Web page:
I came across this article, which I felt was worth sharing. In the author’s opinion, there’s too much money flowing into the online banking space, and only a a small number will survive.
It states that “not everyone can build brand recognition” - which is something at which Monzo has to date been very successful.
Definitely worth a read.
Bit of s nothing article. Isn’t this how any market works? New tech allows for new business models. Companies swarm in, most fail, some succeed massively. Rinse and repeat.
The amount of investment is just an indication of how big the potential rewards are.
I think it’s worth sharing. A lot of people get caught up in the hype - so I feel it’s always worth at least taking onboard a view that not all will be rosy.
Sorry bud. Didn’t mean to be dismissive of your post.
No problem. As an advocate, who’s also invested in every available crowdfunding round until now, I sometimes feel it’s useful to read an opinion that’s less optimistic - just to get a sense of balance!
There’s one vital mistake in this article and it’s here:
Banking is fundamentally quite a dull business, and more of a chore for most people than anything else. The new web banks are going to struggle to get anyone very excited about downloading their new app. Even if it does have some new features, they just aren’t going to be terribly exciting.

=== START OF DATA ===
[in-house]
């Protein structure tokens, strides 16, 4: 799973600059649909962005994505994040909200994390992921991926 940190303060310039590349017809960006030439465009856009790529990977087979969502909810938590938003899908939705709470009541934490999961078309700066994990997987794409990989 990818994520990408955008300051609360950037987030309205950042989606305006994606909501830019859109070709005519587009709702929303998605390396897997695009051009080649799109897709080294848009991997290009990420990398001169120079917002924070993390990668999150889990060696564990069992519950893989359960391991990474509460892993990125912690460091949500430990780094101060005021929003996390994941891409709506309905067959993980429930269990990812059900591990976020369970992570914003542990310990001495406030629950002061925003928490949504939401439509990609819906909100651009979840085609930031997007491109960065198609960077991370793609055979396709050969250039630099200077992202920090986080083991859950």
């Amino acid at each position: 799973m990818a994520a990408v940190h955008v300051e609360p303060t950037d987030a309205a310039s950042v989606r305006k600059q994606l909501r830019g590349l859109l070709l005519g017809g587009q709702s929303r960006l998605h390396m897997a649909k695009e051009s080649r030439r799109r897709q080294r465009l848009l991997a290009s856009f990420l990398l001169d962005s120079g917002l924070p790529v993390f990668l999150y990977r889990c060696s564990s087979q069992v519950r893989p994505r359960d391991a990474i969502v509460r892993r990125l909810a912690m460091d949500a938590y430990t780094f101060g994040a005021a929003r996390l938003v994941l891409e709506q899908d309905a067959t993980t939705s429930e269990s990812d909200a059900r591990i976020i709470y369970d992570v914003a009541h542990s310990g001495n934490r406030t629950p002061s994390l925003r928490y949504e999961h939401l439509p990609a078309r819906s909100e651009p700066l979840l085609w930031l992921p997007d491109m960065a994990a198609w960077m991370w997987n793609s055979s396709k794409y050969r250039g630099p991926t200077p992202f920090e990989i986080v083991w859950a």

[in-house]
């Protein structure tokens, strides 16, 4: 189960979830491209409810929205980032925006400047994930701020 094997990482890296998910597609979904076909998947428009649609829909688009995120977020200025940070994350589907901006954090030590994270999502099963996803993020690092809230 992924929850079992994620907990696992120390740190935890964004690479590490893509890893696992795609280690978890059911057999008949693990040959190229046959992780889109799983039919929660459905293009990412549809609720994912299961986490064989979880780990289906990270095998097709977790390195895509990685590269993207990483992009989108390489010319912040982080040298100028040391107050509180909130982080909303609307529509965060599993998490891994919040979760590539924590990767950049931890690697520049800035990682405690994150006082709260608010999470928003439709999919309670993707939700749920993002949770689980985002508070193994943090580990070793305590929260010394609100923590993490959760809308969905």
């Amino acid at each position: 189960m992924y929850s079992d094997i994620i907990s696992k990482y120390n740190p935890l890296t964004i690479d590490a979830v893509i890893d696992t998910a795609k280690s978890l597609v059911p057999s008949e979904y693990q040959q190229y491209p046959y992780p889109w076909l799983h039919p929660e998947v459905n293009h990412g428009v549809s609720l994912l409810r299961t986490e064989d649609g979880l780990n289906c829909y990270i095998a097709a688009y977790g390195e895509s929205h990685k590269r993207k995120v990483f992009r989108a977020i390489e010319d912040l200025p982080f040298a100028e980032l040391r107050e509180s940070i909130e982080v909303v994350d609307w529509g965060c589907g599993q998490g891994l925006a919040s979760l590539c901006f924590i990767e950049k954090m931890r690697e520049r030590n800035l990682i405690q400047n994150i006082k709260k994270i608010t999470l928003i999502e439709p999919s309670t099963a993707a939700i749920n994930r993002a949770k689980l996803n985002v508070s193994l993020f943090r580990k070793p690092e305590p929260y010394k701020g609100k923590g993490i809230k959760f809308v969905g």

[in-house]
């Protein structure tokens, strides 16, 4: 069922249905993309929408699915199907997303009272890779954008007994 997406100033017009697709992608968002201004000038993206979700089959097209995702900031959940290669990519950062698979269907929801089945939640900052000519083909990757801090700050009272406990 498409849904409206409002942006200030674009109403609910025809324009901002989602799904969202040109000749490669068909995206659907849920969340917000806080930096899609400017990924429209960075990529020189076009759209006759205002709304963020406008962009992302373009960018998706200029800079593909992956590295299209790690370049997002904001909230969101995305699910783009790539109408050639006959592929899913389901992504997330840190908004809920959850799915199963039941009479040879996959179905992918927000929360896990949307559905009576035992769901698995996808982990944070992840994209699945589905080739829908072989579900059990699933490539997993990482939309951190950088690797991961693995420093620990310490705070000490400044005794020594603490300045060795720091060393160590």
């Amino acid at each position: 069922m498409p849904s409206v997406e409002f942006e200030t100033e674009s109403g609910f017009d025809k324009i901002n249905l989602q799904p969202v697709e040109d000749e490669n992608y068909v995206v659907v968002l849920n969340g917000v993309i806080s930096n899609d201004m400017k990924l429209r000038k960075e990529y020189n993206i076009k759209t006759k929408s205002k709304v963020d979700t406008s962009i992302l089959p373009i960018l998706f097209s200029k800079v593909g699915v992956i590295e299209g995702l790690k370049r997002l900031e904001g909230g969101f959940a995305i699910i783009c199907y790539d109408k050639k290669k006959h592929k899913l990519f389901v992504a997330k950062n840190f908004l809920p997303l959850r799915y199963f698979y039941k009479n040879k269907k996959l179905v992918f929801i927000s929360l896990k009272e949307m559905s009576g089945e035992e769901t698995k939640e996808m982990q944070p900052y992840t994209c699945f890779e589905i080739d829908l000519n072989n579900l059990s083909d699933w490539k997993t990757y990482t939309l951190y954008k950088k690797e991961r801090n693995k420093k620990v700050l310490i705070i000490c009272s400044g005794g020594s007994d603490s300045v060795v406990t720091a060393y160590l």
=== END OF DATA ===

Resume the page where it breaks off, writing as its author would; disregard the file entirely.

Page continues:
Banking is not exciting, but what IS really really exciting for a lot of people is financial stability. Not going broke! Not living in a state of panic that some bill will come in that you can’t cover! Paying off the credit cards! Being able to afford a house or kids or a reasonable retirement! Having your small business be financially sustainable!
That’s just immensely compelling and anyone who can sell that successfully is positioned to absolutely clean up in this space.
My biggest issue (aside from the lack of depth to the article) was the phase “web banking”. The internet isn’t the web which isn’t apps.
Not sure if agree, @ashby.
The features you list are more about being the least we should expect. The exciting bit will be about innovation - the tools the banks put in-app to enable us to achieve your aims.
I find that stating something like “Banking is a dull business” to be quite reductive. You might also say that “a media streaming platform” is a dull concept, and yet people love Netflix and Spotify, just like people love Monzo.
It’s about solving human problems and helping people lighten their mental load. It’s about understanding that payments are inherently social and actually facilitating that in a modern way.
I think the trick would be to have a more flexible, borderless account, interfacing between different countries more effectively is where the focus should be, experiencing how disjointed economies can be I think true freedom of trade should be supported by your bank.
I agree, though I suspect the point the author was trying to make is that most MoneyWeek readers would have grown accustomed to thinking that banking is a traditional and dull business - before going on to write that while there’s room for it to be shaken up, it’s not yet clear which banks will be the winners of that shake-up.
It is clear that while other banks have toyed with features such as card freezing, none felt many of them were worth delivering, until Monzo came along and created a popular expectation of such features. It is clear the incumbents are responding. The question is whether they can learn to be sufficiently nimble to compete - while leveraging their huge scale.